By Steven Massa
The recent protests and revolution in Ukraine have brought to the forefront once again the nation’s divided soul. One side desires closer relations with Russia, the other with the European Union (and the West more generally). This conflict highlights the important status that such issues of international relations take in the domestic politics of Ukraine; though these divisions may be based on linguistic, ethnic, and geographic culture more so than on politics (at least at the popular level), they have nonetheless proven integral to Ukraine’s path not only domestically, but internationally.
Ukraine has vacillated between Europe and Russia since its independence at the fall of the Soviet Union. A significant factor in these relations has been economic consideration. Although Ukraine was an integral part of the Soviet economy and had the foundations for a relatively strong economy, including large amounts of agricultural land and a sizable industrial sector, throughout the 1990s the country suffered a deep recession. There was a rebound and decent growth through much of the 2000s, but the country has been hard-hit by the Great Recession since 2008. In the midst of 20 years of economic difficulties, Ukraine has struggled to find a balance between its east and west. Both sides have offered chances for economic support, but at a price: EU association requires continual moves towards a stronger rule of law and decreasing corruption; Russian ties require fewer governmental changes but arguably carry a stronger sphere of influence, especially given Ukraine’s minority ethnic Russian population.
Ukraine’s current crisis is most directly impacted by (or rooted in) the Europe-Russia split. The Orange Revolution after the presidential election in 2004 carried accusations of possible Russian aid in election fraud (as well as accusations against the West of fomenting dissent), but the protests which began in November 2013 were precipitated by concerns over President Viktor Yanukovych’s position on expanding Ukraine-EU relations. Ukraine’s ties with the EU since its independence have been measured, but often publicly oriented toward fuller relations and the possibility of eventual EU membership. This was expressed most fully in 2009 with the formation of the Eastern Association, a group aimed toward easing movement and trade between the EU and Ukraine and 5 other Eastern European/Caucasus post-Soviet states. A further extension of this was to be a bilateral Association Agreement between Ukraine and the EU. It was the failure of Yanukovych and the Ukrainian legislature to approve this agreement in late 2013 that sparked the protests leading to the current situation.
Ukraine’s ties with Russia since independence have often been based more on economic than political considerations, which has led to a somewhat more strained but still important relationship. Russia remains Ukraine’s most important trade partner, and provides much of Ukraine’s natural gas needs (despite Ukraine’s own abundant natural gas resources). In addition, Ukraine serves as a conduit for the movement of Russian gas into Europe, a situation that has increased tension between the two states. Finally, Ukraine has a sizable minority of ethnic Russians and Russian-speakers in its eastern and southern provinces (in particular Crimea). Ultimately, Ukrainian-Russian relations have (at least from the Ukrainian perspective) been based more on necessity and at times pressure from the more powerful Russia than anything else.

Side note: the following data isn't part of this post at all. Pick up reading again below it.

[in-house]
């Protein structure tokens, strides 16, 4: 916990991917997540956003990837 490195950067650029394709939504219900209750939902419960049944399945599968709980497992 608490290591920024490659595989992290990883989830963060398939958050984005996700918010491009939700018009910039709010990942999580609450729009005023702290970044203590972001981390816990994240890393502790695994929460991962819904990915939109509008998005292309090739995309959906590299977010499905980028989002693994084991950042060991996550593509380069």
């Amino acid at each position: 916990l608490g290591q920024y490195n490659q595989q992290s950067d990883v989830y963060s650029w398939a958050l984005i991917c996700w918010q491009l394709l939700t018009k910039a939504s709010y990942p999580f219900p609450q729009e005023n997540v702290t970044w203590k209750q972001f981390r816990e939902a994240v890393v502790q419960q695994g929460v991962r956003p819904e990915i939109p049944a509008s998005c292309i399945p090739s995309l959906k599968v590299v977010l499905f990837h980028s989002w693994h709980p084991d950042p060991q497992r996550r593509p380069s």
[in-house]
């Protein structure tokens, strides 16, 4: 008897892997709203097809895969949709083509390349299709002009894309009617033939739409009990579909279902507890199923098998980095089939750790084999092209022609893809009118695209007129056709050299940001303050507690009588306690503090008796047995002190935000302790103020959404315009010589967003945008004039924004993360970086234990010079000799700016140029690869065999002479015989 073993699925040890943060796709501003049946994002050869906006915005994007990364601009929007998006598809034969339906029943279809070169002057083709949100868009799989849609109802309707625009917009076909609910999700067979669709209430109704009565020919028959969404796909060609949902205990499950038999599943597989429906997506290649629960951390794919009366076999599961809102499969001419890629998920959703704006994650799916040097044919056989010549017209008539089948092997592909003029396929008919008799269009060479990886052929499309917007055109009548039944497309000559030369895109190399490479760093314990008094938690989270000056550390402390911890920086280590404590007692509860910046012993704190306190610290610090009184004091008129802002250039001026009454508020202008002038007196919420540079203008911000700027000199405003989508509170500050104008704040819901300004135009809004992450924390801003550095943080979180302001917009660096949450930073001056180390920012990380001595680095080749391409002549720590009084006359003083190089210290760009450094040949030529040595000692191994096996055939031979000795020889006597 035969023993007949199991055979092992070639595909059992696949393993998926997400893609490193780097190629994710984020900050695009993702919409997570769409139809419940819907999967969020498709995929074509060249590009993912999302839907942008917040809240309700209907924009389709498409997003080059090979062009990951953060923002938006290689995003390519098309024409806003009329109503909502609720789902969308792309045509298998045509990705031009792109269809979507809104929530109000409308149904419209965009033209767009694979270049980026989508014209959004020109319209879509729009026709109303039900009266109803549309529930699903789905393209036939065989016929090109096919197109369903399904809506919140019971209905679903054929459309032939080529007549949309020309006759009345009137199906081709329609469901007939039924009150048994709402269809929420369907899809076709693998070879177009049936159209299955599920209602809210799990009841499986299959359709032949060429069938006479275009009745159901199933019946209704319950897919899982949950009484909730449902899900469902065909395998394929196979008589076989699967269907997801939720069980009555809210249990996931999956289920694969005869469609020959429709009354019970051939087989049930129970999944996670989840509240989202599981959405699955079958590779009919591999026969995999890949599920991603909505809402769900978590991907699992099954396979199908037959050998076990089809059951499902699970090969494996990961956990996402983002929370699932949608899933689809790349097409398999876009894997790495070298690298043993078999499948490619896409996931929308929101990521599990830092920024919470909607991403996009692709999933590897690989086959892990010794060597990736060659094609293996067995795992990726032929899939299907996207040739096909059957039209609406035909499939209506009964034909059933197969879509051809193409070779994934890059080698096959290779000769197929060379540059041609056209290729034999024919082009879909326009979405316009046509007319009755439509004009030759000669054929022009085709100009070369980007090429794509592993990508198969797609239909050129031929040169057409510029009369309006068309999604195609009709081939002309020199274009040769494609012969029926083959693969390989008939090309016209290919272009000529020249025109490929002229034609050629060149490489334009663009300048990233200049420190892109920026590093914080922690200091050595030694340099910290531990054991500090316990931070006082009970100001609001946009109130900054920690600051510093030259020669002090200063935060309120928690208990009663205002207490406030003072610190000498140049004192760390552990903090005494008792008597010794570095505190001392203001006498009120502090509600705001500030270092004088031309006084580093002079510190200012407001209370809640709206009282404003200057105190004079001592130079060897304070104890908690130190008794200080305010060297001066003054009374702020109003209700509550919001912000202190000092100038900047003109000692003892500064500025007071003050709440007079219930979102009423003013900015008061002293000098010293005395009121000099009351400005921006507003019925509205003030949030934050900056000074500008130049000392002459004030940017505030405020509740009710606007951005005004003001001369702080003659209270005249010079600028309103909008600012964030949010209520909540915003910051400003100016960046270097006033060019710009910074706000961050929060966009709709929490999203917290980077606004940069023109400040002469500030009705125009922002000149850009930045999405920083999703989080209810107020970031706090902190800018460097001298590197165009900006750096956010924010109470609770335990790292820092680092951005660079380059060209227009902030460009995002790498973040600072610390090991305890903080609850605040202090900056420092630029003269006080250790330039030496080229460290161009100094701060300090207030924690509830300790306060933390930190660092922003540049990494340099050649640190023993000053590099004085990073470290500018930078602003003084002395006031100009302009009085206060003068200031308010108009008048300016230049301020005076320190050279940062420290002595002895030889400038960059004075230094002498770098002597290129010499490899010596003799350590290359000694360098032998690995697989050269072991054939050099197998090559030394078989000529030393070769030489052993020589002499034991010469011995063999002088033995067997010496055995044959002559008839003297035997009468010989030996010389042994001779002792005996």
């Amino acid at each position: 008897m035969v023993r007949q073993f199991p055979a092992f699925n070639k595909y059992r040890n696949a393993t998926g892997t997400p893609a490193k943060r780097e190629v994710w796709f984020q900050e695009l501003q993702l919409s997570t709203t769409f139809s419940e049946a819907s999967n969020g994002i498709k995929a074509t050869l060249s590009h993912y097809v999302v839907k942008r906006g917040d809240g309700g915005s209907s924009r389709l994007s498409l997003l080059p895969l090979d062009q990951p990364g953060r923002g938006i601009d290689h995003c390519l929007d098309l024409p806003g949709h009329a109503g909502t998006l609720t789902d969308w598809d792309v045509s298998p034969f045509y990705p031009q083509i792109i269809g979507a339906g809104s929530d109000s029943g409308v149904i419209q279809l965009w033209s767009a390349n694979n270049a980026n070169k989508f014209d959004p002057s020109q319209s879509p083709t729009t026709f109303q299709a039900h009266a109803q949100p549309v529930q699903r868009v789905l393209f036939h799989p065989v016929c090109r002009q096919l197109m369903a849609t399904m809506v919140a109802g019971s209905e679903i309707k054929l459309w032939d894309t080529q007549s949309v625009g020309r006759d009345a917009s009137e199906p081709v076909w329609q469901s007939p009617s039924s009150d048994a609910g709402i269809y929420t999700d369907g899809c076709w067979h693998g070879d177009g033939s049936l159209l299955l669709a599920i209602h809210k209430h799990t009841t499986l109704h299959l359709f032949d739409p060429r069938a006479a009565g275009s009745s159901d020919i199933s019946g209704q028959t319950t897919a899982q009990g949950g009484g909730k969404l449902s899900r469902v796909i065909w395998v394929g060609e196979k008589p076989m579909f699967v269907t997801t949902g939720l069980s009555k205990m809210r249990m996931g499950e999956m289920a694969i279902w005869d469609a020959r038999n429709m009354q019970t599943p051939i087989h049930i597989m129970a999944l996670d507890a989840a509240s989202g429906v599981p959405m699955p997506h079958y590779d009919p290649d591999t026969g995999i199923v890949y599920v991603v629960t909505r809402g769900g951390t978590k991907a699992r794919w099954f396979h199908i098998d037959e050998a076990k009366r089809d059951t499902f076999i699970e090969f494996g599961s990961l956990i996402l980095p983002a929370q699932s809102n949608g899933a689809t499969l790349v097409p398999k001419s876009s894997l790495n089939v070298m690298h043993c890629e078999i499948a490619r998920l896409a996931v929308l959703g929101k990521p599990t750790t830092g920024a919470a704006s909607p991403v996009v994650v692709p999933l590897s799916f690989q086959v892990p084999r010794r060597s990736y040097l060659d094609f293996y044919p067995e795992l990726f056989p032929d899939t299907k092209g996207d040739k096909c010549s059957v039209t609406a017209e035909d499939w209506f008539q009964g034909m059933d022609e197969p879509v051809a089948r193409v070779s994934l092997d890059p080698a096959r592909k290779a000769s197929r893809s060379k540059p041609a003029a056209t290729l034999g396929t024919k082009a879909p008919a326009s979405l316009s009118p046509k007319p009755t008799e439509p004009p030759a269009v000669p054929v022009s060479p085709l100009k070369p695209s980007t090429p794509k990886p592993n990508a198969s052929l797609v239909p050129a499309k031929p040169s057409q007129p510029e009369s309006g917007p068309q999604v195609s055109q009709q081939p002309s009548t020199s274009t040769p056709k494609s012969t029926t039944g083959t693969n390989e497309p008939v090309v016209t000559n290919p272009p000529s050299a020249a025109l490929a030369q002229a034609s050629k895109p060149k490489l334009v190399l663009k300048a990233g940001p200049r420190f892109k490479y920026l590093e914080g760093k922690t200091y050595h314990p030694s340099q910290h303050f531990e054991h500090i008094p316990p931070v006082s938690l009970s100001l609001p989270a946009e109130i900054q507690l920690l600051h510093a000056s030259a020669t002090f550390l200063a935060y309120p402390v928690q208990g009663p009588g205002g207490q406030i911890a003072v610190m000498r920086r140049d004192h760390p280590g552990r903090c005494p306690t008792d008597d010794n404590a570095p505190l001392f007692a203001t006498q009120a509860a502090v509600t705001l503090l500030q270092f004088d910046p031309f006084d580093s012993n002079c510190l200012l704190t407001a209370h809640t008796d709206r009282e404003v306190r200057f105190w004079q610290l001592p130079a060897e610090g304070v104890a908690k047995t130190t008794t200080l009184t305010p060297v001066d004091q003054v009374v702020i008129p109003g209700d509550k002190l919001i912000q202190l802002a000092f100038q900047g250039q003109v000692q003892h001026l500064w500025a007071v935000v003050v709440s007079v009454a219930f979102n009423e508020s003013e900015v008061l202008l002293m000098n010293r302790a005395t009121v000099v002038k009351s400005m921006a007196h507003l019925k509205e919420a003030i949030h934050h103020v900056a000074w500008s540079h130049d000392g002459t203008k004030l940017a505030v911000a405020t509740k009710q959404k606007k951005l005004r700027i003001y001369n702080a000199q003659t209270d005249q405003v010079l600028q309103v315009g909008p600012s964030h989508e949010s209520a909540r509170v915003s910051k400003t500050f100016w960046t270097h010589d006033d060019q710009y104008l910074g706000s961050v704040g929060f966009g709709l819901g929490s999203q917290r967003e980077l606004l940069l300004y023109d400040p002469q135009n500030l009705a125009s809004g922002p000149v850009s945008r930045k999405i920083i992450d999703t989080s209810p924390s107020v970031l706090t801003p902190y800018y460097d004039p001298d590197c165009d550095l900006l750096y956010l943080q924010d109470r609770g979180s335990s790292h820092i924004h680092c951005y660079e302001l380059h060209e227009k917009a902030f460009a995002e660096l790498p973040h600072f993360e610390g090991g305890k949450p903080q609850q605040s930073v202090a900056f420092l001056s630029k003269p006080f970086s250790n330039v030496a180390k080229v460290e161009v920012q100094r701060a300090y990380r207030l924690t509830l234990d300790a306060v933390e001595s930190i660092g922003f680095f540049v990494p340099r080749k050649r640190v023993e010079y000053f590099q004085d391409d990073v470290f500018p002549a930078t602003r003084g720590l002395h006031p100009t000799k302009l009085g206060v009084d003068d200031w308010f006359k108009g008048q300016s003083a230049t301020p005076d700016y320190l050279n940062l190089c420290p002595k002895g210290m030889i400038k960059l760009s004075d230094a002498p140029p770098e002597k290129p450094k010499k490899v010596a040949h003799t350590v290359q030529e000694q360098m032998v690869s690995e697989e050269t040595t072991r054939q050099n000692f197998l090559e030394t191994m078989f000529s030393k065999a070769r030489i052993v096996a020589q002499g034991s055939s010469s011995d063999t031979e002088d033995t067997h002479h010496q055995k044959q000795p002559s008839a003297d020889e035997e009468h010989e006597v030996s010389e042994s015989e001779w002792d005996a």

Of course it is reductive to ascribe domestic issues in Ukraine to a standoff between pro-EU and pro-Russian factions though the current conflict began there. But Ukraine’s immediate economic concerns are very much tied to the broader strategic and economic path the nation chooses to follow. There are many who would claim that pursuing ties with both Russia and the EU are not mutually exclusive, and certainly they are correct; indeed, this is very much the path that Ukraine has been trying to follow since its independence through attempting to maintain economic ties with Russia while developing closer economic and political ties with the EU. Unfortunately, the difficulty has been in the execution. Russia is concerned over the developing ties between Ukraine and the wider West and has used its economic power and influence in Ukraine to make such developments more difficult. At the same time, there are concerns within Ukraine over the continued pursuit of EU association and the true benefits that could be gained from it, as well as the West’s and EU’s true interest in Ukraine.
The recent events in Ukraine have underlined the importance that international politics can have at the domestic level. While Ukraine ultimately should not need to choose exclusively between Russia and the EU, it will need to reach a settlement that allows it to normalize these important economic partnerships. Russia’s actions in Crimea have made this a more difficult process, and in the end may push Ukraine further toward the EU, regardless of Crimea’s final status. Ukraine’s domestic interests have borne the brunt of external interests since its independence, and many may now feel, as their unity is put to the test, that they are being forced to choose between Russian partnership with territorial integrity and EU association from a diminished Ukraine – the devil and the deep blue sea.
Featured Image from ABC (http://a.abcnews.com/images/International/GTY_ukraine_protests_sk_131204_16x9_992.jpg)